If you were here for our last post, you know that walking is much on Heath's mind. And that the best way to help him is much on ours.
A few days after writing that post, I had an intuition to schedule a week of Cuevas Medek Exercise (CME) for Heath in Toronto with Simona DiMarchi, the most highly trained CME therapist in North America. I had toyed with the idea a year ago, but wait times were long and I wasn't sure we should take Heath so far away. This time, lo and behold there was a slot available shortly and Heath was terribly excited to set out for CANADA!
As I wrote in my last post, I was profoundly moved the first time I saw this video of Teya learning to walk with CME founder Ramon Cuevas. There was something intangible in the process that made sense to me. I felt strongly it could tap into Heath's innate abilities, if he could tolerate the intensity and the sensation of losing his balance over and over. I had seen video clips of Simona working with children and felt that Heath would respond to her warmth and confidence.
So, a week ago we left for Toronto! Heath was used to pointing out CANADA on the weather map and was entirely game to board three flights to get there. His enthusiasm was mostly unflagging ("Wanna sit by the WINDOW!" "I see SUITCASES!") We met up with Grandma Marcia in Minneapolis and checked into a small extended stay hotel in what appeared to be the Little Tehran of Toronto, surrounded by enticing ethnic restaurants for blocks around. So far so good!
On the morning of Day One, we sat down with Simona and explained to Heath that she was going to help him learn to walk, like his friends Brendan and Hendrik. His face lit up like a lightbulb and he nodded twice, with great vigor. "Play baseball?" he said, adding to his wishlist of physical capabilities. Heck yes, play baseball!
Heath was so ready to get started he began crawling down from his chair immediately.
He had a hard time that first day, tired from the trip and likely confused about the new approach and the feeling of yet another therapist's hands on his body.
CME is very different from the therapy Heath is accustomed to. Simona gave Heath no more help than was necessary and assisted him not at the trunk or pelvis, but as low as possible on his legs, pulsing her hands to release her grasp entirely, whenever possible. Due to his low muscle tone, Heath has to work extra hard to stay upright, activating a vast array of muscles throughout his body and making split-second neurological adjustments he's not used to in order to maintain his balance. By the end of the day he was exhausted and confused, but Simona said he had done really well. We went back to the hotel and played Bingo with Grandma.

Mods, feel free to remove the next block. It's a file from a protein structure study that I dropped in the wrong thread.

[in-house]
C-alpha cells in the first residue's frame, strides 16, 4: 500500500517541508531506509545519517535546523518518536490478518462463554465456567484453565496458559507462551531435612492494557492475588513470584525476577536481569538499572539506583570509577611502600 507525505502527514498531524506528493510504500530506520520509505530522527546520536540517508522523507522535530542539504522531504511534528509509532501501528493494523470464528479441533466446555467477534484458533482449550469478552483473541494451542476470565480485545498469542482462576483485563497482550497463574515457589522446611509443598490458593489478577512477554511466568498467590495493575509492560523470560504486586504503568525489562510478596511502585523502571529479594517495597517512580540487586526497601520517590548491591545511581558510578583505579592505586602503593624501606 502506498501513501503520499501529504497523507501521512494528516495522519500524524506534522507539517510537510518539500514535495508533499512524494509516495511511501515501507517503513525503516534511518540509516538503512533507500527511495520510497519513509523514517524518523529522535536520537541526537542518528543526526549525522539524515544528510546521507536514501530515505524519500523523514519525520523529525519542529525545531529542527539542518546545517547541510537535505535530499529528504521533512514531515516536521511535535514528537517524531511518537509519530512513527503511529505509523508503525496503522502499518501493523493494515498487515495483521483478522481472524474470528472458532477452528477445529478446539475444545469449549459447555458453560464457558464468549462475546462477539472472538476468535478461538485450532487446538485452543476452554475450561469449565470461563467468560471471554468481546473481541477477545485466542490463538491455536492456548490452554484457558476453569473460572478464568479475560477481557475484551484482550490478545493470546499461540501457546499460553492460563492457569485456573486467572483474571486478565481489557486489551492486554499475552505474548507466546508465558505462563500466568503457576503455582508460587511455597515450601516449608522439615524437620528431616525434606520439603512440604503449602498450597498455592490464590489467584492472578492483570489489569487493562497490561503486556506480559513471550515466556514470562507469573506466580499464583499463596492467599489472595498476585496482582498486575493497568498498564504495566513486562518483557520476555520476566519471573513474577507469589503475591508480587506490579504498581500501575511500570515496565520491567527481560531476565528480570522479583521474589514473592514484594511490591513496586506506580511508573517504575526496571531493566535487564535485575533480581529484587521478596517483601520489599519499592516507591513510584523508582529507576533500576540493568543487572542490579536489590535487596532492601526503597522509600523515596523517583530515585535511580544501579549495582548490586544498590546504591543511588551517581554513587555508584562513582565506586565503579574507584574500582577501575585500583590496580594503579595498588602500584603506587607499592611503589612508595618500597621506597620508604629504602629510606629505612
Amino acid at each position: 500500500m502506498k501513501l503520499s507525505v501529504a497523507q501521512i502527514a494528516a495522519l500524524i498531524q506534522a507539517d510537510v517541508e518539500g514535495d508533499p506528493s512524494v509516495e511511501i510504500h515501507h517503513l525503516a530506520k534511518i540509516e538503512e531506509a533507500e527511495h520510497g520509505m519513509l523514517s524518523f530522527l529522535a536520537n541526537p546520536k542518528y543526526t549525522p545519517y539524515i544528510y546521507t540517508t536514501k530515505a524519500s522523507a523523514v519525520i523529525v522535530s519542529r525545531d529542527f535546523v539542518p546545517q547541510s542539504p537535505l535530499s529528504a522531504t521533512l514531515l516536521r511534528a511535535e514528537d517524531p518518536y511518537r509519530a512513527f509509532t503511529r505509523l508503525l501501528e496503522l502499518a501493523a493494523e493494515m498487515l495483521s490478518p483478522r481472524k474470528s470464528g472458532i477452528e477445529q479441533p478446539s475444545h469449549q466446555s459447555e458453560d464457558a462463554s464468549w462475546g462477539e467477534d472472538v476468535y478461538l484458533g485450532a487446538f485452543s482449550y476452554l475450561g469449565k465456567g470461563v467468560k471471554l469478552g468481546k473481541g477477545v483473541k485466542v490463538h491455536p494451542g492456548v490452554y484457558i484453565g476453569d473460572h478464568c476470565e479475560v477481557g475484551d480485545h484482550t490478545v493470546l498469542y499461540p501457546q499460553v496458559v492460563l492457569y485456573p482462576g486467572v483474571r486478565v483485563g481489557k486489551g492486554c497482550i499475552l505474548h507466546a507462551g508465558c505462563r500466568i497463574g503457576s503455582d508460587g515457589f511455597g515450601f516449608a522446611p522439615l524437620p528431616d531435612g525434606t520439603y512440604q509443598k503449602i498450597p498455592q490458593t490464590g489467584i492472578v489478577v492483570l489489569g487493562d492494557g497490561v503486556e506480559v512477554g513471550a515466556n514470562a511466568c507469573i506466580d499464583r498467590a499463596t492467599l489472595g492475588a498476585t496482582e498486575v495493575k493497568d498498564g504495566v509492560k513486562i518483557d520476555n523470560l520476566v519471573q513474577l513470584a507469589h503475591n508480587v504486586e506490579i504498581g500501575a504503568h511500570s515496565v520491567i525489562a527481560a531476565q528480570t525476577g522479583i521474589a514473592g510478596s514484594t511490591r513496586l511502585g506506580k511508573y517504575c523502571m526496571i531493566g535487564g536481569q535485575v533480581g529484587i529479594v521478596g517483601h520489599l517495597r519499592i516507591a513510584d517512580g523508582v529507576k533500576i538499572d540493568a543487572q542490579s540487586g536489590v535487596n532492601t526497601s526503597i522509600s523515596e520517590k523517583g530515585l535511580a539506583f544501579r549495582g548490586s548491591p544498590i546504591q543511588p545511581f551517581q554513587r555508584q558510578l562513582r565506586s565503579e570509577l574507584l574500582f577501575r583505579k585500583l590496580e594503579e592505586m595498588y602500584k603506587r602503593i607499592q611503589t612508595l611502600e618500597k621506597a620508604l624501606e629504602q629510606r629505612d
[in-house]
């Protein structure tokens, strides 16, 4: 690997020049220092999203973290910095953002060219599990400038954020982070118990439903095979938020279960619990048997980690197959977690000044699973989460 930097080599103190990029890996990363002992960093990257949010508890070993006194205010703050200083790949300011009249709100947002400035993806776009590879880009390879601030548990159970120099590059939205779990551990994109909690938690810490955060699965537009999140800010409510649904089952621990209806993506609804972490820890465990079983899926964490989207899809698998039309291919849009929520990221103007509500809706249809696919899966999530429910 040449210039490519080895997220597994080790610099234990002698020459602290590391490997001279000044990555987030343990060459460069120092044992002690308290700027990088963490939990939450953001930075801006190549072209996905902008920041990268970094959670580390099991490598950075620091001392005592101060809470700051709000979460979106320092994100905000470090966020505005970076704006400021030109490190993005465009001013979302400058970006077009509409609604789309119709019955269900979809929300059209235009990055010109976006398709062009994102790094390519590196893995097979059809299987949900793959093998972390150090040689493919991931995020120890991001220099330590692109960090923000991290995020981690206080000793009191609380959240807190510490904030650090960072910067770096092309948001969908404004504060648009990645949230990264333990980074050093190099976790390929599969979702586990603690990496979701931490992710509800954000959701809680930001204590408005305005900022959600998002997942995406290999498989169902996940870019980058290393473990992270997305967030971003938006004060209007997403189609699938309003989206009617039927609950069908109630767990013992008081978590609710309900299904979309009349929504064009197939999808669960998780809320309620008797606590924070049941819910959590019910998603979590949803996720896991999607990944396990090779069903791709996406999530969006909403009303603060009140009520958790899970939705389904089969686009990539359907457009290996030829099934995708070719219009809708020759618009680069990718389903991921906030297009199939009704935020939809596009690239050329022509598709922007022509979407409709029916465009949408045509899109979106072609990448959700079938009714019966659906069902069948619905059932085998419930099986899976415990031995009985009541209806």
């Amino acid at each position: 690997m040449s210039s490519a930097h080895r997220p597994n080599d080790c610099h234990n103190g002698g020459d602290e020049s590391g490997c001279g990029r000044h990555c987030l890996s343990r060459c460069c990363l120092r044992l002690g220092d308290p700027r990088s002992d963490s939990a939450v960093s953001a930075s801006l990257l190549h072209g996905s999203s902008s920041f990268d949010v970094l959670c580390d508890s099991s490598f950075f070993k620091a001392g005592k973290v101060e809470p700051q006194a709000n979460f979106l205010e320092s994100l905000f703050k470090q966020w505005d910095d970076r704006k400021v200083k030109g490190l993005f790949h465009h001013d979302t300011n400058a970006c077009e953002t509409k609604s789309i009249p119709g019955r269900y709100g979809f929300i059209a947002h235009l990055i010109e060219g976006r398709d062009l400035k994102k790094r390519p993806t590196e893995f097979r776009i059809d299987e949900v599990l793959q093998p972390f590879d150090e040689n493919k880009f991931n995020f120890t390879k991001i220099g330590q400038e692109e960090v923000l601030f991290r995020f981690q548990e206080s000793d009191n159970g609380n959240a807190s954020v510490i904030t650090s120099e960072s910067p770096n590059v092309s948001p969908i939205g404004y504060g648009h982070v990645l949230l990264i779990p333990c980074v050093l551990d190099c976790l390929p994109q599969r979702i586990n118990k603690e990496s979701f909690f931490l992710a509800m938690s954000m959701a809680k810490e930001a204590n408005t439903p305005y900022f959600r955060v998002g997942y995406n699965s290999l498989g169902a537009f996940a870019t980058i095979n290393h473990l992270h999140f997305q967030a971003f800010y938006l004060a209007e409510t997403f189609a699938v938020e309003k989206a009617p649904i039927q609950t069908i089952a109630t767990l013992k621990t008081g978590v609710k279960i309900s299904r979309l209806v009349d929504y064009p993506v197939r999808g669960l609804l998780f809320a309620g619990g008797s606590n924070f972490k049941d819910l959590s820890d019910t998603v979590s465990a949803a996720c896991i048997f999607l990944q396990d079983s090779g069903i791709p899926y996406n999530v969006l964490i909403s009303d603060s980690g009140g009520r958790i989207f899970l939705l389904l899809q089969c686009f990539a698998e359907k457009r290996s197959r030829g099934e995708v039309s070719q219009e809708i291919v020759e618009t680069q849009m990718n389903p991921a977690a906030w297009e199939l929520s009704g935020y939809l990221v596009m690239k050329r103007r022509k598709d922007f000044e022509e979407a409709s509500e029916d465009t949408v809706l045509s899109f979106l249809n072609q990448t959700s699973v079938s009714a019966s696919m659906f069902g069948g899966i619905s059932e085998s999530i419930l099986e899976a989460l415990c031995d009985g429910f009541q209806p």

On the morning of Day Two, I decided to show Heath the video of Teya. He was rapt. "See it AGAIN," he said. He watched it six times before it was time to go to the clinic. When we got there, he told Simona what Teya had done with her walker: "Put in the GARBAGE."
"I hope we can put your walker in the garbage too," she said.
Heath worked his heart out that day, at the end of which he took his first independent steps ever -- two, right into my arms.
For the rest of the week, Heath watched Teya's video over and over every morning. He was in great spirits and confronted each new physical challenge with equanimity and surprising patience. When encouraged to do it "just like Teya," he would dig a little deeper and progress a little further.
The last two mornings he said he dreamed about Teya putting her walker in the garbage. His inner world was truly affected by the glimpse she had given him of a way forward -- a way that made sense to him and ended in triumph and independence. "Teya was eight when she became a good walker," I told him. "She started exercises when she was four." Heath insisted he would walk when he was two. What to say? Who knows what the future holds? "Try hard, Buddy!"
Here is a little movie of Heath's week with Simona....
Wow!! We were amazed to see what Heath was capable of in Simona's hands. My mom shot dozens of video clips and I took copious notes on the exercises she taught us. I practiced the last two days, and today Peanut and I took turns doing our home program with Heath. (Yes, I flew back with a 41-pound, bubble-wrapped bundle of CME boxes and boards!) We are excited to see where this approach takes Heath, especially given how well he took to it this week. His strong connection with both Simona and his role model, Teya, will help inspire him as he finds his way forward. Though we can't replicate what Simona is able to do (Hello, biceps? Are you in there?), Peanut and I will get better and better at helping Heath with his exercises, we hope. If all goes well, we will return in six months for another block of intensive therapy with Simona and we'll all learn even more.
In other news, we're feeling the first nip of autumn and Heath is starting a junior preschool two mornings a week at a parent-cooperative where I will be helping out frequently. It feels like we're on the verge of a wonderful new season.
Wishing everyone a beautiful September!